I could hardly believe the GPS was leading me off the 5 freeway into an urban industrial area. A winery here? Yes! This part of Los Angeles was once a thriving neighborhood of Italian immigrants. Although the surrounding landscape has changed, a visit to the San Antonio winery is like spending the day with the family that has been making wine here for 100 years.
Wine with a Story
The story begins in 1917 when an immigrant named Santo Cambianica converted some cast-off lumber from a railroad car into a “micro-winery” on Lamar Street. Two years later came Prohibition — the period when the United States banned the production and sale of alcoholic beverages, lasting until 1933. San Antonio Winery stayed in business by providing altar wine to the Catholic archdiocese. To this day, the company remains one of the nation’s largest producers of sacramental grapes. There’s a pretty good chance that you’ve already tasted wine from here if you’re Catholic and you drank from the cup during Communion at Mass.
The building you see today is a tribute to the generation that guided the company through the Depression and World War II to survive as the only remaining winery in Los Angeles. Long gone are the vineyards of Burbank, Glendale and Sierra Madre. Grapes from mostly Northern California and elsewhere are brought here to make everything from the massive Stella Rosa brand to artisan vintages from the family’s estate vineyards in Paso Robles.
Free Parking and Tours
As you enter the tasting room from the enclosed parking lot, you’ll be greeted at the door. Free tours are offered throughout the day. You’ll walk through the original room of the winery and other rooms with architectural touches like paneling made from wine barrel staves. You’ll see the towering redwood vats that have been retired in favor of modern stainless steel tanks. Kids might enjoy watching the complicated machines that attach the corks, foils and labels to the bottles.
At the time of my visit in 2017, two levels of tasting were offered at $5 and $15 per person, with ID required and special arrangements for groups. Dominic Menton, the tasting room manager, introduced me to what he described as a “very bright” 2016 San Simeon Sauvingon Blanc with refreshing notes of pear, honeydew melon and lemongrass. Everyone pouring wine at the tasting bar seemed to share Dominic’s enthusiasm and expertise, seasoned with a sense of humor. The gift shop is filled with wine-themed items that will make you smile.
A Restaurant with No Menu
The restaurant is named for the family’s matriarch, Maddalena. The striking Italian beauty was driving a farm tractor when she captured the heart of Stefano Riboli, the nephew of the winery’s founder. They married in 1946 and kept LA’s winemaking tradition alive in the postwar years. Now in their 90s, they are part of the four generations who remain actively involved with the enterprise. You are likely to rub shoulders with some of them during your visit.
The restaurant was the first within a California winery when it opened in 1970 and reflects Maddalena’s passion for fresh Italian cooking. There’s no printed menu. Instead, samples of the day’s fresh offerings are on display. You simply choose, pay and relax at your table while your freshly made entree is served. The atmosphere is one of a family trattoria, which can be festive with groups celebrating a graduation or retirement party.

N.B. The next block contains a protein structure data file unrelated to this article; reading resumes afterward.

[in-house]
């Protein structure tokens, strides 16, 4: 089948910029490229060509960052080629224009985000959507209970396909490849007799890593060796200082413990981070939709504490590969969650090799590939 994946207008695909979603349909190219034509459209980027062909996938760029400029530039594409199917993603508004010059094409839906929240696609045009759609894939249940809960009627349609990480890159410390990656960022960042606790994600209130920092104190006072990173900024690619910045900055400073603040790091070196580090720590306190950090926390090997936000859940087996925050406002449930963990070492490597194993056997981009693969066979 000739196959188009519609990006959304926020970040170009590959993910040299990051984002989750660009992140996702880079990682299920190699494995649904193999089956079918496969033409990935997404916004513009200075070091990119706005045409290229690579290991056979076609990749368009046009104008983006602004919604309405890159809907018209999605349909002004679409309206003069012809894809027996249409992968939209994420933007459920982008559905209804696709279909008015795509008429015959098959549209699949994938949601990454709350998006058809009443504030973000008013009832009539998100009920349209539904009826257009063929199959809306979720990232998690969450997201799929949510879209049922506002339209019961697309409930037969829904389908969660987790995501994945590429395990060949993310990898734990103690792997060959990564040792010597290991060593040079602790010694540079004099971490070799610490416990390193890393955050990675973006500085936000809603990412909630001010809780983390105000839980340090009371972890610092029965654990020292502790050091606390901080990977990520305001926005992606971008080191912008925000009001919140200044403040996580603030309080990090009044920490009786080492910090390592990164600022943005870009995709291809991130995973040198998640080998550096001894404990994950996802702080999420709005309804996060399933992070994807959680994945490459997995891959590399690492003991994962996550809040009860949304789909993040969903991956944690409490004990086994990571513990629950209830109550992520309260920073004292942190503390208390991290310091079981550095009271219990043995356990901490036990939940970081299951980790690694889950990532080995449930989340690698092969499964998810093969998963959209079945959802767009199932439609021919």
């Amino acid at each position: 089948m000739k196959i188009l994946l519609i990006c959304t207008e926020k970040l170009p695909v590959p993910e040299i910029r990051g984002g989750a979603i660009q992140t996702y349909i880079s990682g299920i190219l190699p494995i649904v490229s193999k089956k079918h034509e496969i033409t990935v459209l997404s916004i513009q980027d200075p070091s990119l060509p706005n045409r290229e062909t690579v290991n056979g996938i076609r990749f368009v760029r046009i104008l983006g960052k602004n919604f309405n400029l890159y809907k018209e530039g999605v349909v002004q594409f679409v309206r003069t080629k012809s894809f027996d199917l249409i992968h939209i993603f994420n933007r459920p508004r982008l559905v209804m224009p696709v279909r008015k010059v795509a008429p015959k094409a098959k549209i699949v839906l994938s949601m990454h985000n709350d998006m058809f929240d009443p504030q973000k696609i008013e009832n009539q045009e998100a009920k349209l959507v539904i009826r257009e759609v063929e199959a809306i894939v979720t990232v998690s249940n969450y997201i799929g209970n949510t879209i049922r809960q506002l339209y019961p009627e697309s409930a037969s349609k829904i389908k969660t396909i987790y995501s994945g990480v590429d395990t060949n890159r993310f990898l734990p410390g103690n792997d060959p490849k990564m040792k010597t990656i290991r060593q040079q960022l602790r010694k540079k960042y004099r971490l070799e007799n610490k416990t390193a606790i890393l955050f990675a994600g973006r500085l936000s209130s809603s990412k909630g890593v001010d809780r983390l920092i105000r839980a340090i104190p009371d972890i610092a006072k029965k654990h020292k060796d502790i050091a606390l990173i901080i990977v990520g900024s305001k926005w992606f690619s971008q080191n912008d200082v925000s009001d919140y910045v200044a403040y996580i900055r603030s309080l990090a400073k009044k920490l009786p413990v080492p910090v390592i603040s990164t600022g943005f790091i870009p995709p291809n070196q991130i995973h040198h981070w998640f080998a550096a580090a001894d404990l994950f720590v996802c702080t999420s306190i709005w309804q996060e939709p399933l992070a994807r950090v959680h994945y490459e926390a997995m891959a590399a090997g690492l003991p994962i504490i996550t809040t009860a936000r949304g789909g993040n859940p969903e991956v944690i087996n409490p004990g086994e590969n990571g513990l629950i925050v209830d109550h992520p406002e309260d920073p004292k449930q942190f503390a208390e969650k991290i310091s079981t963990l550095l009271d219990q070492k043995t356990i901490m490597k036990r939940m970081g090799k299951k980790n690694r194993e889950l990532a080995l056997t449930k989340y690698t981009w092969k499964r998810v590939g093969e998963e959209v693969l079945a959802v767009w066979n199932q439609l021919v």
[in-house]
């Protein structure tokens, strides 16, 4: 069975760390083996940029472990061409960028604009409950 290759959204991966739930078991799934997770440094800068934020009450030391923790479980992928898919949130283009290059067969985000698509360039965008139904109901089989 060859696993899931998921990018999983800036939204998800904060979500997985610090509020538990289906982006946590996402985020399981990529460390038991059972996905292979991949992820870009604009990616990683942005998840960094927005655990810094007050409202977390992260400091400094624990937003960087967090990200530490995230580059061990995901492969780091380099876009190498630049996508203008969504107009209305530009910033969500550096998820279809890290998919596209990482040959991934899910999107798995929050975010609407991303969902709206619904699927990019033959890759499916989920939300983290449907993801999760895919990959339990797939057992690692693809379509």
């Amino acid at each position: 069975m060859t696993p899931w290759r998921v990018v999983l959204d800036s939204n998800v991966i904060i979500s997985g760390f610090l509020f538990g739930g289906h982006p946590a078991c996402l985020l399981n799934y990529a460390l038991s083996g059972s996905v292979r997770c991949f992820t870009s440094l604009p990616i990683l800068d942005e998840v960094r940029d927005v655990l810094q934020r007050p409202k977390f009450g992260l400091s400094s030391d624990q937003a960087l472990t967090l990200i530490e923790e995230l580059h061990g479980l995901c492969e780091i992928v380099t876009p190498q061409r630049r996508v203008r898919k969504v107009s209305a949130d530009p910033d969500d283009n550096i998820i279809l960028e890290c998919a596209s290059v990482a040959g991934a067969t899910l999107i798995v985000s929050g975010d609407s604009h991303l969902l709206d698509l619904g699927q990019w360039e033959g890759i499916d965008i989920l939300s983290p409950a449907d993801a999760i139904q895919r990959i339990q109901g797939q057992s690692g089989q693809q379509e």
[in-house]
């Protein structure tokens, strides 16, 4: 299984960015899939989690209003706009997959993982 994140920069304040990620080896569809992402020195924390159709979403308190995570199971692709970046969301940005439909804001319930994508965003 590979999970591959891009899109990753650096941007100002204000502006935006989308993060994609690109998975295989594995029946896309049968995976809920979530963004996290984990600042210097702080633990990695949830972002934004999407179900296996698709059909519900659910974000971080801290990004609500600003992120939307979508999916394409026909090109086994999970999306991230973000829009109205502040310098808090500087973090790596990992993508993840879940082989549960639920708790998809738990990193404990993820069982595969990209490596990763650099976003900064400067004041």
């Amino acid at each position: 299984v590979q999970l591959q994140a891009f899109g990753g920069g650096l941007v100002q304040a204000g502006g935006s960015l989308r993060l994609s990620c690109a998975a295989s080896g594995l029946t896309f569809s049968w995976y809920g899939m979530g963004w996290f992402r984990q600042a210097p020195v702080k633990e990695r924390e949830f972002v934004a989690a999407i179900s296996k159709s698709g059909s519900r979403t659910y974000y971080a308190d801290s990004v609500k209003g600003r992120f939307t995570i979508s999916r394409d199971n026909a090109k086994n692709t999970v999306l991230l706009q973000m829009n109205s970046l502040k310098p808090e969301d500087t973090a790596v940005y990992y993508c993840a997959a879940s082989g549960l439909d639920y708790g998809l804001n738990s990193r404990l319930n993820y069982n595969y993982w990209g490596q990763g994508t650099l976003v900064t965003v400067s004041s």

I drove home, resolving to bring a designated driver next time and indulge in a bit more tasting. I had walked in the footsteps of legendary TV journalist Huell Howser, who declared this landmark winery one of the delightful surprises in Downtown LA in a 1994 episode of his Visiting series. (Watch the episode from the Chapman University Archives, beginning halfway in at about 15:34.) San Antonio Winery will definitely be on my list for future get togethers with friends, or a place to bring visitors from out of town. Convenient to Dodgers’ Stadium or Staples Center.
Terry’s Travel Tips
Centrally located near downtown LA, this is a convenient day trip. You’ll need a car, or a ride from Union Station via Uber, Lyft or taxi. Allow two to three hours for a tour, tasting and lunch or an early dinner. Food service stops one hour before closing at 7 or 8 pm daily. Hours and directions are on the website.
Reservations not necessary except for groups, but the restaurant can get quite busy for special occasions like Mother’s Day or holiday parties. Entrees mostly under $20. Some of the customers in the tasting room told me they were there to stock up on their favorites in price ranges from $4 to $90 per bottle, with discounts for 3 bottles or a case of 12.
Disclosure: I was an invited guest for a tour, tasting and lunch but have tried to honestly represent the value and experience that awaits a typical visitor. Observations, research and opinions are my own. For more on the history of , an informative book is available in the gift shop or free with a trial of Kindle. Click the ad at the top of the page to sign up.
For a very different wine tasting adventure in Slovenia, check out this post to read about the wine pump at Vina Koper. Want more stories like this? Like @strangersinthelivingroom on Facebook, and sign up for the occasional email when there is a new post.